Title: French verdict
Author:
rkeller@netaxs.com (Rod Keller)
Date: 15 Nov 1999 13:36:38 GMT

French ex-Scientology leader guilty of fraud
November 15, 1999 

MARSEILLE, France (Reuters) -- A French court on Monday passed a jail
sentence on a former regional leader of the Church of Scientology for
fraud in connection with courses offered by the organisation.

Xavier Delamare, who formerly headed the group in southeastern France, was
sentenced to two years in jail, including 18 months suspended, and fined
100,000 francs ($15,750). Because he has served 17 weeks' pre-trial
detention he will not return to jail.

Five other members of the church were given suspended sentences ranging
from six months to a year. One defendant, who has turned against the group
and accused Delamare of sending him on suspect fund-raising missions, was
cleared.

The seven Scientologists went on trial last September in connection with
courses in "spiritual purification" organised for church members between
1987 and 1990. Charges of violence and illegally practising medicine were
dropped. 

Prosecutor Danielle Drouay-Ayral had recommended Delamare be sent to
prison for 18 months, with another 18 months suspended, saying the group
was bent on making money from its followers. 

Delamare's lawyer Jean-Yves Le Borgne said after the verdict that the
proceedings had smacked of lynch law. 

The trial was marred by the disappearance of legal evidence, which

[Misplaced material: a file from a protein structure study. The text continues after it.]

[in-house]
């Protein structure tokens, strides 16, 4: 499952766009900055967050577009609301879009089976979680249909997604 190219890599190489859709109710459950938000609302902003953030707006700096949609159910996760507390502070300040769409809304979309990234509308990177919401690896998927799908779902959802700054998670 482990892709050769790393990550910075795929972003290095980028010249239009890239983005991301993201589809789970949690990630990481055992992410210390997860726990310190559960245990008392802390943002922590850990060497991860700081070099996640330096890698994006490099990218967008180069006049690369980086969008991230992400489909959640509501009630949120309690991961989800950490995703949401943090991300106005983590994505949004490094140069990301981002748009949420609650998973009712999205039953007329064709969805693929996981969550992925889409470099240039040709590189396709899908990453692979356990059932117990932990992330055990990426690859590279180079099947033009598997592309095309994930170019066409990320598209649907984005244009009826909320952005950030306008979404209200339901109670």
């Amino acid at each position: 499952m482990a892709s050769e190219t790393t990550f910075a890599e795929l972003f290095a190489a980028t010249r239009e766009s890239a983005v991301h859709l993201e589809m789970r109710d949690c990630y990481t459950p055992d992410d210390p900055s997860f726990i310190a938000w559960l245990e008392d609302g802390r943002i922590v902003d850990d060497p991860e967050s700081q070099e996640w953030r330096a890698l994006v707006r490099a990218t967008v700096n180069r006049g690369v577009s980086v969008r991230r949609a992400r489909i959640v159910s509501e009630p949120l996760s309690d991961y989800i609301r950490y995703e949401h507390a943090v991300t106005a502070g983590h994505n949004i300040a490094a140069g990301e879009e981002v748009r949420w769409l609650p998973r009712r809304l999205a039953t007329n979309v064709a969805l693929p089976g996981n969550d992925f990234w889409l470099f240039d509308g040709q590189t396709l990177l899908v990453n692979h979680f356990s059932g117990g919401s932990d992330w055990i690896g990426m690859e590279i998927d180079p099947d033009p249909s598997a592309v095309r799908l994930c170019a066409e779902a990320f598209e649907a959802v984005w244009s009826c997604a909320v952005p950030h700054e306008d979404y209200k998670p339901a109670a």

authorities blamed on a court clerk's mistake.

The Church of Scientology denied any responsibility and said its opponents
were waging a slander campaign by trying to blame administrative blunders
on the movement.

Legal documents that could have been used as evidence against the movement
in two other cases have also gone missing.

French authorities view the Church of Scientology with suspicion and
publicly expressed irritation last month about a U.S. State Department
report scorning official French attitudes towards the movement.

The French position was outlined to visiting U.S. Ambassador-at-Large for
Religious Freedom Robert Seiple, author of a report containing criticism
of Paris. 

Justice Minister Elisabeth Guigou has raised the prospect of banning the
Church of Scientology in France.

Unlike the United States, France does not recognise Scientology as a
religion. Members of the group complain of harassment and persecution.

Scientology, founded in 1954 by the late American science fiction writer
L. Ron Hubbard and based in the United States, claims more than eight
million adherents worldwide.